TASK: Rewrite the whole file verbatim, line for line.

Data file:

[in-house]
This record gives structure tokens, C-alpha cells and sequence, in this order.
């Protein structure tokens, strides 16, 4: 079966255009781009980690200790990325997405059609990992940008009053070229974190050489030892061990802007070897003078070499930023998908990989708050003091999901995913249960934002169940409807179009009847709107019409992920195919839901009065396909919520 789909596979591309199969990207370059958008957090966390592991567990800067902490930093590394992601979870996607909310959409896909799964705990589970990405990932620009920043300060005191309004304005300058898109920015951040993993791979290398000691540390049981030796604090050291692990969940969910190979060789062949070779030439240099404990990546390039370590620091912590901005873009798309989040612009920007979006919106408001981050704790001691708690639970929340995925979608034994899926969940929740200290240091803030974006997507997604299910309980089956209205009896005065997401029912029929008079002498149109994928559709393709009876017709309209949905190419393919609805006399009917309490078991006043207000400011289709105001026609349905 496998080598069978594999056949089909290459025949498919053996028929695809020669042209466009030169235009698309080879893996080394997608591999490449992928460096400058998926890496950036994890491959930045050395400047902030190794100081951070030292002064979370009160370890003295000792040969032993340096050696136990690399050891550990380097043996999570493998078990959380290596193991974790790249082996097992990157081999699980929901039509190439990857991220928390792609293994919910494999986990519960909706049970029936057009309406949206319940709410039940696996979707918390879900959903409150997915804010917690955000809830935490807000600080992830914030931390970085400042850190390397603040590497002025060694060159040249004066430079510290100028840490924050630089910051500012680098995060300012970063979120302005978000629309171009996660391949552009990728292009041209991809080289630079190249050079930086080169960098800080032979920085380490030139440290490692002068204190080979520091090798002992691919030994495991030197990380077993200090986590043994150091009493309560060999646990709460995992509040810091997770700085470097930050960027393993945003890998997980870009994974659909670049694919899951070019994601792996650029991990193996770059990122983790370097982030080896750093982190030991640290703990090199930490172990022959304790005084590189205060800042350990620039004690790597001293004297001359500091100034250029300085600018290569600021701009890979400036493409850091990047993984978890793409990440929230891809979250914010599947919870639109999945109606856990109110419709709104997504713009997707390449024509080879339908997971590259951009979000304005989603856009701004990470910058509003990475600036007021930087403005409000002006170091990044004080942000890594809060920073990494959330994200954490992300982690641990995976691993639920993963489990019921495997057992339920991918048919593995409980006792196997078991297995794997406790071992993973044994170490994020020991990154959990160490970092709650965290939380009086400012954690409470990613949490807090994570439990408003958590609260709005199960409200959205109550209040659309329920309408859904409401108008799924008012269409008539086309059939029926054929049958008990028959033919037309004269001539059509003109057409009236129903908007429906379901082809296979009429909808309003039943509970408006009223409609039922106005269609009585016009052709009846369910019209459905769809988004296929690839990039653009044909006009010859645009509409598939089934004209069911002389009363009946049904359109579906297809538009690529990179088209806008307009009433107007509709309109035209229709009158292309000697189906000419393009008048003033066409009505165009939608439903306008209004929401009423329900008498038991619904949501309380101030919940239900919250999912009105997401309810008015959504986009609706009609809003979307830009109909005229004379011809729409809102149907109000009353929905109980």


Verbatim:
[in-house]
This record gives structure tokens, C-alpha cells and sequence, in this order.
């Protein structure tokens, strides 16, 4: 079966255009781009980690200790990325997405059609990992940008009053070229974190050489030892061990802007070897003078070499930023998908990989708050003091999901995913249960934002169940409807179009009847709107019409992920195919839901009065396909919520 789909596979591309199969990207370059958008957090966390592991567990800067902490930093590394992601979870996607909310959409896909799964705990589970990405990932620009920043300060005191309004304005300058898109920015951040993993791979290398000691540390049981030796604090050291692990969940969910190979060789062949070779030439240099404990990546390039370590620091912590901005873009798309989040612009920007979006919106408001981050704790001691708690639970929340995925979608034994899926969940929740200290240091803030974006997507997604299910309980089956209205009896005065997401029912029929008079002498149109994928559709393709009876017709309209949905190419393919609805006399009917309490078991006043207000400011289709105001026609349905 496998080598069978594999056949089909290459025949498919053996028929695809020669042209466009030169235009698309080879893996080394997608591999490449992928460096400058998926890496950036994890491959930045050395400047902030190794100081951070030292002064979370009160370890003295000792040969032993340096050696136990690399050891550990380097043996999570493998078990959380290596193991974790790249082996097992990157081999699980929901039509190439990857991220928390792609293994919910494999986990519960909706049970029936057009309406949206319940709410039940696996979707918390879900959903409150997915804010917690955000809830935490807000600080992830914030931390970085400042850190390397603040590497002025060694060159040249004066430079510290100028840490924050630089910051500012680098995060300012970063979120302005978000629309171009996660391949552009990728292009041209991809080289630079190249050079930086080169960098800080032979920085380490030139440290490692002068204190080979520091090798002992691919030994495991030197990380077993200090986590043994150091009493309560060999646990709460995992509040810091997770700085470097930050960027393993945003890998997980870009994974659909670049694919899951070019994601792996650029991990193996770059990122983790370097982030080896750093982190030991640290703990090199930490172990022959304790005084590189205060800042350990620039004690790597001293004297001359500091100034250029300085600018290569600021701009890979400036493409850091990047993984978890793409990440929230891809979250914010599947919870639109999945109606856990109110419709709104997504713009997707390449024509080879339908997971590259951009979000304005989603856009701004990470910058509003990475600036007021930087403005409000002006170091990044004080942000890594809060920073990494959330994200954490992300982690641990995976691993639920993963489990019921495997057992339920991918048919593995409980006792196997078991297995794997406790071992993973044994170490994020020991990154959990160490970092709650965290939380009086400012954690409470990613949490807090994570439990408003958590609260709005199960409200959205109550209040659309329920309408859904409401108008799924008012269409008539086309059939029926054929049958008990028959033919037309004269001539059509003109057409009236129903908007429906379901082809296979009429909808309003039943509970408006009223409609039922106005269609009585016009052709009846369910019209459905769809988004296929690839990039653009044909006009010859645009509409598939089934004209069911002389009363009946049904359109579906297809538009690529990179088209806008307009009433107007509709309109035209229709009158292309000697189906000419393009008048003033066409009505165009939608439903306008209004929401009423329900008498038991619904949501309380101030919940239900919250999912009105997401309810008015959504986009609706009609809003979307830009109909005229004379011809729409809102149907109000009353929905109980």